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Re: Snapshot backup of debian installation

> On Sat, 12 Jul 2003, befu wrote:
>>> On Fri, 11 Jul 2003, befu wrote:
>>>> Recently I tried to make a snapshot backup (mirroring, cloning) of my 1GB
>>>> debian installation partition. For that purpose I prepared an empty 2GB
>>>> LINUX partition on my external FireWire drive.
>>>> Within MacOS X  and having Ext2FS_1.0a3 installed I first cloned my
>>>> installation to the FireWire partition with CCC (Carbon Copy Cloner, by
>>>> Mike
>>>> Bombich). That took me about 2,5 hours. My intention was to update this
>>>> snapshot from time to time with the rsync -av --delete command in MacOS X.
>>>> So I used rsync after CCC. When I booted into the cloned snapshot, the
>>>> system was able to boot and I could use kde as normal. But I think some of
>>>> the symbolic or hard links were broken. So I don't think the installation
>>>> was really cloned and usable for a back-cloning.
>>>> What is you recommendation of such an approach? I also thought of an rsync
>>>> within debian. But to be able to do this I need PCMCIA support on my
>>>> Wallstreet G3 (for my FireWire PCMCIA card) and FireWire support and
>>>> function, which I still couldn't get to work. I also would prefer to do the
>>>> backup within MacOS X as it is my main working area.
>>>> I use woody with the 2.4.21ben2 kernel.
>>> _I_ would do it from Linux, initially using 'cp -a' or
>>> 'tar cl <and some other options> <mount points to backup> \
>>> | tar xpC /mnt/firewire'
>>> Preferably, in single-user mode.
>> I have an Old World Mac (Wallstreet) and have to boot with BootX from OS 9.
> The boot floppies work on my older (7xxx) macs. That's near enough
> single-user mode for me;-).
> Also, from my reading, a COFF-format kernel like this
> vmlinux.coff-2.4.18-powerpc
> boots directly from floppy.

I tried it with Chris Tillmans advise and booted into single-user mode by
inserting *only* "single" into the argument line of BootX.

Mounting the original debian partition on /mnt as ro (read only) and the
snapshot partition on /opt, I used the following command and being in the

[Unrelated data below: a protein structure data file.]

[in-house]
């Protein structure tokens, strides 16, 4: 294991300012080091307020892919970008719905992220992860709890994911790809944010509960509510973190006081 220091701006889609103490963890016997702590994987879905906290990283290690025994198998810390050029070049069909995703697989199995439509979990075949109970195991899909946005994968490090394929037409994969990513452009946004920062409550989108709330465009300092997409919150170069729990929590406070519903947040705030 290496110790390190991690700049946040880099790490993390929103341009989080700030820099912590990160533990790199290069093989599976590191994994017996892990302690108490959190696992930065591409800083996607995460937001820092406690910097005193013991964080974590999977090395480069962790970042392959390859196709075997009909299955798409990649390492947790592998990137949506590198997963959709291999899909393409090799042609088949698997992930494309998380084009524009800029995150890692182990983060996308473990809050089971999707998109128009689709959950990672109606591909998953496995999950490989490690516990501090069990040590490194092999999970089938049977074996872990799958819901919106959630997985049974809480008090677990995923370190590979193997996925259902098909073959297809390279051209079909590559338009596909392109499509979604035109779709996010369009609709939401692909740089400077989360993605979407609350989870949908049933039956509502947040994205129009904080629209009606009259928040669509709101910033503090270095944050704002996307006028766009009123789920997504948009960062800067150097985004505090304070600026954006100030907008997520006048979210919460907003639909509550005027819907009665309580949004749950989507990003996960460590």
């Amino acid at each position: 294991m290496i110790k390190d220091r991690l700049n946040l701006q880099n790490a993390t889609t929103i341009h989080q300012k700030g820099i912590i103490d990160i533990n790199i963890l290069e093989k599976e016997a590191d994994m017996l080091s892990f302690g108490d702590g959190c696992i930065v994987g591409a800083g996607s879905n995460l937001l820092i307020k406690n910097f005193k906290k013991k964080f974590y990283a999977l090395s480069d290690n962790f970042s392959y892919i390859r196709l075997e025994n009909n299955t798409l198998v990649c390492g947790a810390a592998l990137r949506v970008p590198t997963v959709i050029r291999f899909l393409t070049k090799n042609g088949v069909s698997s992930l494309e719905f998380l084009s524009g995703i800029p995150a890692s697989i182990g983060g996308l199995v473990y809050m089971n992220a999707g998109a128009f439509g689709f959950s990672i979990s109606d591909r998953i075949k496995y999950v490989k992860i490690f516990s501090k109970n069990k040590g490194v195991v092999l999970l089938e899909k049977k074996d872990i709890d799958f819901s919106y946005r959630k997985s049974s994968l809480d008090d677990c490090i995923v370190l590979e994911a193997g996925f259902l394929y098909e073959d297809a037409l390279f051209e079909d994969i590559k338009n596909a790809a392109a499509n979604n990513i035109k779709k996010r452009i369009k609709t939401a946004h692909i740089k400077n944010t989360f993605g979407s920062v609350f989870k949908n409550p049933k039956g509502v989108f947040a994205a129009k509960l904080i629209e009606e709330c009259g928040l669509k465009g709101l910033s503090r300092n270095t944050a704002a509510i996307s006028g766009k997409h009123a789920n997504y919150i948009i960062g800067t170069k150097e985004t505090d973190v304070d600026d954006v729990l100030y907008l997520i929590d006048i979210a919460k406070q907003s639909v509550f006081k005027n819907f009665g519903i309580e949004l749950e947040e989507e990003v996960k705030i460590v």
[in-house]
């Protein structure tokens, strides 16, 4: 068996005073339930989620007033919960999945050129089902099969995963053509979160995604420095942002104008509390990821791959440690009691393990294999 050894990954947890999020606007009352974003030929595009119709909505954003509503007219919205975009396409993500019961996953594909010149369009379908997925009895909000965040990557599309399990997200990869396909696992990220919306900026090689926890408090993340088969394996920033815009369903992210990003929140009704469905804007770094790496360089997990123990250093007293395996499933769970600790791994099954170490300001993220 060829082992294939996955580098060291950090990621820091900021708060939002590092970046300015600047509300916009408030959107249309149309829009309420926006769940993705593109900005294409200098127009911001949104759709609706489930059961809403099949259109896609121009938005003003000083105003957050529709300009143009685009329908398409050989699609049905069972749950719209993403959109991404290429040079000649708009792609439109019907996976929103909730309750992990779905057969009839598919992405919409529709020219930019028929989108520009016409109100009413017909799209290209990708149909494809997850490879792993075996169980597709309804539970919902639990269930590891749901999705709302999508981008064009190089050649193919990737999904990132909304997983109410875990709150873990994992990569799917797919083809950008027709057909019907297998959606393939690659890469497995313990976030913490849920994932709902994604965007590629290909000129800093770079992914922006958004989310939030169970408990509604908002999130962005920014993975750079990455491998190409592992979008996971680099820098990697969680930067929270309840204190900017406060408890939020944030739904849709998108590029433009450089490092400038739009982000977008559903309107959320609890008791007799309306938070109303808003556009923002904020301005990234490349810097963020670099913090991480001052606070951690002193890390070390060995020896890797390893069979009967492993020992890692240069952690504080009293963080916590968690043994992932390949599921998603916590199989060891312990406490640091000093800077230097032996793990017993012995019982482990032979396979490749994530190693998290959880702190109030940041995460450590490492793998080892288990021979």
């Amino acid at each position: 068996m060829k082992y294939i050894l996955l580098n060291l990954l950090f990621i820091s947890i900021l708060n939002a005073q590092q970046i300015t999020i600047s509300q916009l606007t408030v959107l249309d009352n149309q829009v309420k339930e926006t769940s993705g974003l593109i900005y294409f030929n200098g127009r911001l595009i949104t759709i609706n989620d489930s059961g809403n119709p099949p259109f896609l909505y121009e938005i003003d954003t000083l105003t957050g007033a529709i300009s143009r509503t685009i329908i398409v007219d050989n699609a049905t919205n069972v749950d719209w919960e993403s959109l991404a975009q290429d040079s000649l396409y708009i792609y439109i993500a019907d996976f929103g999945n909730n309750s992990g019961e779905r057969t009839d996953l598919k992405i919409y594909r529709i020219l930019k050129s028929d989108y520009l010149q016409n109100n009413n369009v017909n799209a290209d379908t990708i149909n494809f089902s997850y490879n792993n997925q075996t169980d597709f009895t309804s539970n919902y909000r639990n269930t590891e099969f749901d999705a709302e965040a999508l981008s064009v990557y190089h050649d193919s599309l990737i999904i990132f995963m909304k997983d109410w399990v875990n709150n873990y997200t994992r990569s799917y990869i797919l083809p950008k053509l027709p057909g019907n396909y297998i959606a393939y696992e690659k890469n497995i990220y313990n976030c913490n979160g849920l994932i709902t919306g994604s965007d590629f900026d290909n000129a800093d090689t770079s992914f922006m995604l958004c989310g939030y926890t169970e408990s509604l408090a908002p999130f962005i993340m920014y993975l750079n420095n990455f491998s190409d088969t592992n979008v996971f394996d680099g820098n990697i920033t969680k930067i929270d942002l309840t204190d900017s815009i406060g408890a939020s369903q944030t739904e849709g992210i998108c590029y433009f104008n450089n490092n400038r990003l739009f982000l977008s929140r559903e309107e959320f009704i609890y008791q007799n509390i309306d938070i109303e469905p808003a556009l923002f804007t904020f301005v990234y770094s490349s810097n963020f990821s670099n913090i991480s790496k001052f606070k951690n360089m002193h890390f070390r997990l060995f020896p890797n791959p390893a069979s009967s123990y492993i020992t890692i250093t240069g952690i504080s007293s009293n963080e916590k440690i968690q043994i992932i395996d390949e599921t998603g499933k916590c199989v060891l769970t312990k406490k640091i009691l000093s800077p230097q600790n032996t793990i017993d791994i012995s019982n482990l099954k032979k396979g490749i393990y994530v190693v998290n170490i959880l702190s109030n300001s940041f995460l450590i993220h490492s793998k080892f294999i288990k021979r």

/mnt directory:

    cp -a * /opt/

It took just 2,5 minutes to copy all the files (1GB) and I could boot
flawlessly into the cloned snapshot after that as well. All the links seems
to be copied correctly.

By the way this is also an easy way to optimize/defragment the disk.

For subsequent updates I use

    cp -auv * /opt/

Which takes a few seconds only.

This works as long as I connect my FireWire drive through the extension bay.
But I still want to make the FireWire and PCMCIA card to work in debian so I
can do it over FireWire.

>> So the single-user mode from within LINUX is no option. Additionally I can't
>> get PCMCIA and FireWire to work. So there is no other option than to do it
>> within MacOS X (or 9?). Of course if I had a second LINUX partition, I could
>> use your recommended commands from there, but still I haven't got the
>> FireWire to work.
> My experience of firewire is limited to IA32, and in that box it just
> worked. I've no experience of PCMCIA at all
> .
>> So, is there a possibility to do it from MacOS X?
> The one time I got to play with OSX, I was comforted to discover bash
> there under the hood. I'd not be surprised to find all the familiar
> backup tooks there too, including cpio, tar, maybe pax.

Yes they are all there on the Mac. I try to keep it simple and use cp -a.

> If they're not, building them from source shouldn't be hard.
>>> rsync, however, should do a fine job, provided you put all the right
>>> options on it, and there are quite a few you need.
> Did you check that you used _all_ applicable options for rsync? It
> really should work.

Do you agree in rsync -aH on MacOS X would do the job?
>>> You can also use dd (I was quite surprised at this!), provided that the
>>> destination partition is not smaller than the source (you don't want to
>>> loose data!). You fix the partition size with resize2fs and e2fsck.
>>> If you want to clone systems, a tarball (potentially on CD) is hard to
>>> beat. You can restore to different partition layouts, to different
>>> filesystems, to RAID and/LVM (or not).
>>> LVM has tools to allow you to take a consistent backup of live
>>> filesystems: it's worth looking at.

Thanks a lot for the help!


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